Highland Park 12, 18, and 25

There had been some debate between friends at the Whisky Party whether Highland Park, the northern-most distillery in Scotland, produced scotch that is good, great, or (imagine this), average. I am personally an HP apologist, and I sat down over the last week to taste a handful of their Orkney-born products. One thing that became even more apparent than usual is that HP is anything but usual. With the softest water in Scotland, peated maltings, Orcadian sea breezes, sherry casks, and loads of heather in the stream beds, even their affordable and accessible 12-year is a whisky unto itself.

Highland Park 12 (new packaging)

Alc/vol: 43%
Color: deep golden (amber, I think they call it)
Legs: med.-large beads, medium-slow drip
Nose: big heather, sweet flowers, touch of grass, hints of some subtle fruit
Palate: malty, honeyed, and smokey, with movement toward soft milk chocolate and berries
Body: oily and pleasant; medium bodied
Finish: subtle but long, very enjoyable without being very intense; a grass-fire smokey ending
Overall: a very nice, complex, balanced, and relaxing drop. not challenging, but it never stops offering flavor. So good.

Score: 8.75/10

Highland Park 18 (older packaging)

Alc/vol: 43%
Color: copper
Nose: Lemon zest, saltiness, oak, a touch floral, becoming creamy vanilla with maybe an old blueberry after time in the open air.
Palette: toffee, smokey oak, almonds, pine nuts, salt.
Body: firm and just a tad buttery, with flavor happening all over.
Finish: still going… touch of smoke turns to intense mocha that just lasts forever.
Overall: There’s so much to this; one of the most complex and pleasurable drams around, for my taste.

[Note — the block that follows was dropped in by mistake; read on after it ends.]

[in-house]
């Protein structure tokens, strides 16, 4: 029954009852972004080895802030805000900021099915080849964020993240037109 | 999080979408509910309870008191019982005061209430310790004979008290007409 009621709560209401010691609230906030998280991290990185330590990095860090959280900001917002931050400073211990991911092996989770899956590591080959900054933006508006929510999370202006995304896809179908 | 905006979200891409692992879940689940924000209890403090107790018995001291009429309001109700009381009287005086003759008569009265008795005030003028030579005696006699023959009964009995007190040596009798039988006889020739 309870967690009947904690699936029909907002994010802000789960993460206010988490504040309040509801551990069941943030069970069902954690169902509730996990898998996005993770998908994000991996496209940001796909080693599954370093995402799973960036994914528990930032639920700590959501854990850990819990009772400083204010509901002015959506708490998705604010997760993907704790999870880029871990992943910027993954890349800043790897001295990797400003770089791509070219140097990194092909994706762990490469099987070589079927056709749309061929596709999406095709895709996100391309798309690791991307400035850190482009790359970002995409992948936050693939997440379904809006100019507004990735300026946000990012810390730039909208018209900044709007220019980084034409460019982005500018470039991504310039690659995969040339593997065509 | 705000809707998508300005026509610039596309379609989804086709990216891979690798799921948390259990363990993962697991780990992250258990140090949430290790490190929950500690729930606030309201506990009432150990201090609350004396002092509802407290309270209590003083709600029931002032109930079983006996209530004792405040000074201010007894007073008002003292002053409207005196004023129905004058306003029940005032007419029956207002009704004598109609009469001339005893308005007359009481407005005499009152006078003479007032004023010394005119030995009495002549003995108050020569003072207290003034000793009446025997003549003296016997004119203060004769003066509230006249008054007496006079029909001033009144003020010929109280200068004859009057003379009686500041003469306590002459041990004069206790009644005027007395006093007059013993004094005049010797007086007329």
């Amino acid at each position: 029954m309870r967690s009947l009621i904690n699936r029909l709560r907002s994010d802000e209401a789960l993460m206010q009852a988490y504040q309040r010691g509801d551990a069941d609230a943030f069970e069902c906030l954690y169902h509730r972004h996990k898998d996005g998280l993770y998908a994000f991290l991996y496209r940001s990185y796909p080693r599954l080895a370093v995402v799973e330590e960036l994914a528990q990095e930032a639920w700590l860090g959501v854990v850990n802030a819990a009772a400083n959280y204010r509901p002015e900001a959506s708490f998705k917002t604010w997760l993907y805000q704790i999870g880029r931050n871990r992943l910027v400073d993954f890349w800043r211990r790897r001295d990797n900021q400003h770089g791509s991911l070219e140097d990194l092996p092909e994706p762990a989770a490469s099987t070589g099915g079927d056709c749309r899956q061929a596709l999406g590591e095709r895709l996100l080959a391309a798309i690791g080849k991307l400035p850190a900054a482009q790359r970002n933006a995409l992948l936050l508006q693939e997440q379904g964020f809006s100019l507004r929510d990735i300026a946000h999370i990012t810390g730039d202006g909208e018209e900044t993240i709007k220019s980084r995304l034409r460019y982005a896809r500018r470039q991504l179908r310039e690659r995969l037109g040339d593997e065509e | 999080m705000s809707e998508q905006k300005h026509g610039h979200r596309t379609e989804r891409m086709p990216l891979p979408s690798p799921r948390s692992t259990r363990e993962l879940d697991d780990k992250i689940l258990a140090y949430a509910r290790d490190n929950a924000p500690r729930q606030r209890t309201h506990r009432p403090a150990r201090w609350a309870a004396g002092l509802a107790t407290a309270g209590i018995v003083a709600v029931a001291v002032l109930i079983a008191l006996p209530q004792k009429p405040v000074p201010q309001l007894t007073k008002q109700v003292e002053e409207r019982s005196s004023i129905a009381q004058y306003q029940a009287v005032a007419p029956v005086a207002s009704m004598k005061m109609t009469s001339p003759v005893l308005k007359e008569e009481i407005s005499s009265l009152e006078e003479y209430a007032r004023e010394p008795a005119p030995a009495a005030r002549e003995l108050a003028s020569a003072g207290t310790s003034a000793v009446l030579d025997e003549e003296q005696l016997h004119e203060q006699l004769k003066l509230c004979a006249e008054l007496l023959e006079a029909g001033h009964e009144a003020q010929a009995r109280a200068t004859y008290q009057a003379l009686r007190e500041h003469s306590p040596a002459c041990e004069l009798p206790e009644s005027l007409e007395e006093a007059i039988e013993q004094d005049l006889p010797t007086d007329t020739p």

Score: 9.25/10

Highland Park 25 (older packaging)

Proof: 101.4
Color: crimson gold
Legs: sm.-med. beads, deathly slow Nose: butterscotch, plums, nuttiness, banannas & fudge, all ensconsed in raw honey
Palette: cinnamon, nutmeg, pepper, fudge, bananna-nut bread, fresh coffee beans, and more
Body: Medium-full; spicy and hot mouthfeel.
Finish: Honey into different nuts, oak, etc, that keeps moving while it lasts and lasts.
Overall: Wonderous, but tending away from the playful honey and smoke of the 12 and developing the nuttier, earthier flavors present in the 18. Definitely similar to the 18, but with even more complexity (if that is possible) and a depth of flavor all its own. The nose was ridiculous, and I didn’t even have a decent glass for nosing. If I had, it might have been sensory overload.

Score: 9.4/10

Next up: two 13-year single-barrell independent bottlings of Highland Park.


10 Cheap Scotches to Get You Started

A number of people here at the Whisky Party have been discussing some cheap, quality bottlings to recommend to folks just getting into drinking single malt scotch whisky.  Here’s what one of us came up with.  Let us know what you think:

  1. Jura Superstition (never had it, but young peated casks vatted with 23 yo unpeated casks from a unique Island distillery; $40-45)
  2. Highland Park 12 yo (one of my favorites, a critical darling, and a true “all-rounder” Island whisky for under $40)
  3. Glenkinchie 10 yo (light and grassy, with a non-citrus fruit in the middle. Maybe pears).
  4. Caol Ila 12 yo (I prefer the 18 yo, but at $45, this one is peatier and more interesting than often assumed)
  5. Laphroaig Quartercask ($47; a vatting of young whiskies finished in tiny casks, imparting much wood flavor and mellowness.  Anyone who hasn’t had this should kill themselves)
  6. Clynelish 14 yo (a northern, coastal Highland and undervalued)
  7. Glenmorangie 10 yo (another superb Highland; $40-50)
  8. Bowmore 12 yo ($30-40; see Dr. Whisky)
  9. Cragganmore 12 yo (top notch Speyside; big, floral nose; nice buttery body with some rich fruit and a touch of smoke; right around $50).
  10. Balvenie – either the 10 yo ($40) or the 12 yo doublewood ($50)